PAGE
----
The Online Citizen

A difference between empathy and forgiveness

January 24
17:47 2014

The following is a Facebook post by Cheryl Marie Tay in response to an article by the general secretary of the Singapore Kindness Movement, William Wan, in the Straits Times on 24 January, with regards to the Anton Casey saga. [You can read Mr Wan's article here: "Where has all our empathy gone?"]

We publish Ms Tay’s note with her permission.

William Wan's article in the Straits Times

William Wan’s article in the Straits Times

 

Perhaps it’s my disdain for the standard of “journalism” ST is known for, or perhaps I’m just missing the empathy chip, but Mr. William Wan, please spare me your highfalutin calls for “empathy” for “the least deserving”, i.e. Anton Casey.

I didn’t say much on the issue because, well, he isn’t the first rich person to have such a condescending attitude towards those whose entire net worth is but a monthly salary for him. I’ve met locals and foreigners who think money alone makes them superior, so I wasn’t surprised. Also, I knew very well that an angry Internet mob would form in a matter of hours and rip him apart, and I was right.

But of course, trust ST to publish an article encouraging us to be “empathetic” towards him, and to take the opportunity to slip in pro-PAP lines such as “those who chastise the Government for groupthink also themselves fall prey to a groupthink mob mentality”.

When Amy Cheong made derogatory remarks about the Malay community, did anyone call for “empathy” for her? She was fired from her job, and fled to Australia to escape all the negative attention she was receiving. So what makes Anton Casey so special? His race? His nationality? His money? His so-called “status”? And let’s not forget Sun Xu, the infamous NUS “scholar” from China, who called Singaporeans “dogs”. Long before any disciplinary action was taken against him, Baey Yam Keng had the nerve to tell us to “reflect” upon ourselves.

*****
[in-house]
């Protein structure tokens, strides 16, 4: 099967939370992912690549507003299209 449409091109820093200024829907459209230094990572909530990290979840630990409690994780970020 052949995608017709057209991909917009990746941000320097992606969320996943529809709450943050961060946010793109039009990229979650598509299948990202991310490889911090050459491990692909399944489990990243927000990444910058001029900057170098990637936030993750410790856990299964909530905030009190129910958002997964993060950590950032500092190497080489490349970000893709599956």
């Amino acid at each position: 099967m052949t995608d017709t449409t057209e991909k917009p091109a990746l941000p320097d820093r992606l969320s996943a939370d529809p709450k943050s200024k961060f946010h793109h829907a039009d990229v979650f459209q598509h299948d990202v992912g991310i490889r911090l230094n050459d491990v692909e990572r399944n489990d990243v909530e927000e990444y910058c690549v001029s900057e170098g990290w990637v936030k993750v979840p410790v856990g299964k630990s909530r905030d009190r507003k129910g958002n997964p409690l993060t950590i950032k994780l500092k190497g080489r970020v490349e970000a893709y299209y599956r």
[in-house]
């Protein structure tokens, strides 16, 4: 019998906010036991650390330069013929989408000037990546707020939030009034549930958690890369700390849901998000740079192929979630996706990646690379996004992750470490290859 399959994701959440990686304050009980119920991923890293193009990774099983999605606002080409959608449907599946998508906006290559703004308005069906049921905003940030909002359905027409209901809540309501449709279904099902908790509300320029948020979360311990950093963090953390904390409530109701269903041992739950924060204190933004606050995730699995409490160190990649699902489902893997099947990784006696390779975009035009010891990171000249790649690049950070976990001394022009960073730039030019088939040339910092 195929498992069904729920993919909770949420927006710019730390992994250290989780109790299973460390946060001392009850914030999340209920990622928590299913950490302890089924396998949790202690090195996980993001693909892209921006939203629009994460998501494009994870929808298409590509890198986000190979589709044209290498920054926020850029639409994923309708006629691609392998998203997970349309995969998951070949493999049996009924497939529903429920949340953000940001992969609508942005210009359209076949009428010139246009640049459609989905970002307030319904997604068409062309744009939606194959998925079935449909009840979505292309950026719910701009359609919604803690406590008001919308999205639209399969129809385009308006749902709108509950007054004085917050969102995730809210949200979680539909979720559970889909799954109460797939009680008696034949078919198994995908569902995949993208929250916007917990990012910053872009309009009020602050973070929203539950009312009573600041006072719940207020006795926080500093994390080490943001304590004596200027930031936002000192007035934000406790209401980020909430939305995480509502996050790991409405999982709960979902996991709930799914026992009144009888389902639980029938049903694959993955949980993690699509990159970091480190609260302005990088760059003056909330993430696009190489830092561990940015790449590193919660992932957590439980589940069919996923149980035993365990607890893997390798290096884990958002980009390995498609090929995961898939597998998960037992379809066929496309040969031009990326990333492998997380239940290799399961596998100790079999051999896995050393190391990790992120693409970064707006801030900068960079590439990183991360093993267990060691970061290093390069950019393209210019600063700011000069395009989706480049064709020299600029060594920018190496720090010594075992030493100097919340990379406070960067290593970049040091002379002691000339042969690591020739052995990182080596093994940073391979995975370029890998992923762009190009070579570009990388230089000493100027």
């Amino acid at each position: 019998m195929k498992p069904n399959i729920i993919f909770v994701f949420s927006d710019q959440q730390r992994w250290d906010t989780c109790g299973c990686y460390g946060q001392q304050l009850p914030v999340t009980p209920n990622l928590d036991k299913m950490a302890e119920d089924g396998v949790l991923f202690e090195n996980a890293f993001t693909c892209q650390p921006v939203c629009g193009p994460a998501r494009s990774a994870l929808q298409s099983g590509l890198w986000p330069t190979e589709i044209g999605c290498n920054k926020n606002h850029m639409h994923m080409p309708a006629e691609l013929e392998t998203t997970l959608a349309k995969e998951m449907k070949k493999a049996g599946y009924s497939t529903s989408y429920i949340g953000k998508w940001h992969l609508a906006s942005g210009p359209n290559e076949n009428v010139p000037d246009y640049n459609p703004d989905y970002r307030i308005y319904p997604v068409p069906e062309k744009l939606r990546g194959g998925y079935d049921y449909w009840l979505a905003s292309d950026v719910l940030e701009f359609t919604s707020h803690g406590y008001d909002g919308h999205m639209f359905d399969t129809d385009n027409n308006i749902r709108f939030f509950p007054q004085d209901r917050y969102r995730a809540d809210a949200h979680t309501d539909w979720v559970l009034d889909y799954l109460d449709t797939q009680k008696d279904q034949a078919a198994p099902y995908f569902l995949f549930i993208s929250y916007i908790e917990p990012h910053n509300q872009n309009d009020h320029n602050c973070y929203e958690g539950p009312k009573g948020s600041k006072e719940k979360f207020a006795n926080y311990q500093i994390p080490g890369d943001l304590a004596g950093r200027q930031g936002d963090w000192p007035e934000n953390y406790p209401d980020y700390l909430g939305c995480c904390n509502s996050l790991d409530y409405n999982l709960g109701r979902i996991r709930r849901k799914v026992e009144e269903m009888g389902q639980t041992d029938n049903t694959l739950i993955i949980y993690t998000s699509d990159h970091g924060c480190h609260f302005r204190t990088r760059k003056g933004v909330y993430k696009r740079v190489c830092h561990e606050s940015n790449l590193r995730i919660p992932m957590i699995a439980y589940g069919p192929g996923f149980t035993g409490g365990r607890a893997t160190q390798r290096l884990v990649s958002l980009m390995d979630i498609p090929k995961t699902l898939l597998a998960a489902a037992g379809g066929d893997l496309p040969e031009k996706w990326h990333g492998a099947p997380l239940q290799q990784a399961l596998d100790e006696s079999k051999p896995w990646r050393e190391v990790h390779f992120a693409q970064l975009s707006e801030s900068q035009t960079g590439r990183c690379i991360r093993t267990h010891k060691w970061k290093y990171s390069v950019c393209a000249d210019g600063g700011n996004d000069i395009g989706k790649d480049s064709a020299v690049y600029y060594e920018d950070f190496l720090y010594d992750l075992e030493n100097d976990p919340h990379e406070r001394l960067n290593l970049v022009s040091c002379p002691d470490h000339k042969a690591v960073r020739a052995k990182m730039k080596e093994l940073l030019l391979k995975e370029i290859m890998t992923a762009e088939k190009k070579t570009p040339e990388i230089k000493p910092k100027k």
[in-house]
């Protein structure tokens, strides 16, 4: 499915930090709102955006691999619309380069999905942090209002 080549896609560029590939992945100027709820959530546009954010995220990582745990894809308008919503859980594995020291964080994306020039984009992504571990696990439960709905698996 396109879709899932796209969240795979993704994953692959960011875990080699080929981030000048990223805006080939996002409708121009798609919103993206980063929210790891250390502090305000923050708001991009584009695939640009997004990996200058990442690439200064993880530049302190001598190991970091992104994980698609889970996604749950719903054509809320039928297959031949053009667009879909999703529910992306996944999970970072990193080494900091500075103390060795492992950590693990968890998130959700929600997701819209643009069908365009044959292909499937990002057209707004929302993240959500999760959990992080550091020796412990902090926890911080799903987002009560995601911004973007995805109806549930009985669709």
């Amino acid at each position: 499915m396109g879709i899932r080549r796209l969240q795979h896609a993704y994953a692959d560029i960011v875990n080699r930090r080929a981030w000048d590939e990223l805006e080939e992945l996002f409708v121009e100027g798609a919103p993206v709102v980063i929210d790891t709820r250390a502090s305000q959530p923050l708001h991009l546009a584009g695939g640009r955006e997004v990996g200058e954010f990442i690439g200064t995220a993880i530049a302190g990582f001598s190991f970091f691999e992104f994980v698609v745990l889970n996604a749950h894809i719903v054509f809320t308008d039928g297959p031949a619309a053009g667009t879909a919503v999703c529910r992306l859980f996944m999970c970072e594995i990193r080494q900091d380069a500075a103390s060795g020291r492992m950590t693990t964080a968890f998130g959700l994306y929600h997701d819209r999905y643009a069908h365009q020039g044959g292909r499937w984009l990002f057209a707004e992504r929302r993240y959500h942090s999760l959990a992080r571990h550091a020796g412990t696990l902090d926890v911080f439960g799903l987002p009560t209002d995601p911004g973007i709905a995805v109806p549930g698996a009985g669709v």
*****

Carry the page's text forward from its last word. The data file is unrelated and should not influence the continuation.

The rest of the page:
To be absolutely clear, I don’t think such offences warrant a termination of employment, especially if the offender has done well at his job; I am merely highlighting the blatant double standards being practised.

I don’t condone mob mentality, and certainly find it unacceptable to drag someone’s personal life into the spotlight, or implicate his friends or family for HIS actions. However, that has nothing to do with empathy but everything to do with being a logical, sensible human being. Punish the perpetrator and his accomplices (if any), not his family or friends.

On a related note, people should be free to speak their minds, even if it means offending certain sections of society. And other people should be free to respond to them, so at least all cards are laid on the table, views are properly expressed, and we can all progress – collectively and as individuals. But in a country where issues such as class, race, nationality, immigration and the like are not talked about (enough) simply because they are “sensitive” issues, one can surely expect more incidents like this, where Singaporeans go all CSI and paparazzi on the offender and his family.

So instead of forming angry Internet mobs and burning down everything in your virtual path to revenge, or writing patronizing articles calling for “empathy” for the offender, how about trying to determine the underlying issues and root causes before passing judgment? Because if we can’t (be bothered to) understand the reasons behind a problem, how can we possibly deal with it or prevent / minimize the chances of its re-occurrence?

Also, I have nothing against rich people or their riches in general, but how can I, an average middle-class working Singaporean, possibly “empathize” with a rich expat who clearly thinks his material wealth places him above the rest of society? There is a difference between empathy and forgiveness, and I’m sure we will all put this behind us, sooner or later. But please, Mr. Wan – you should have looked up “empathy” in the dictionary before writing an article about it.

 

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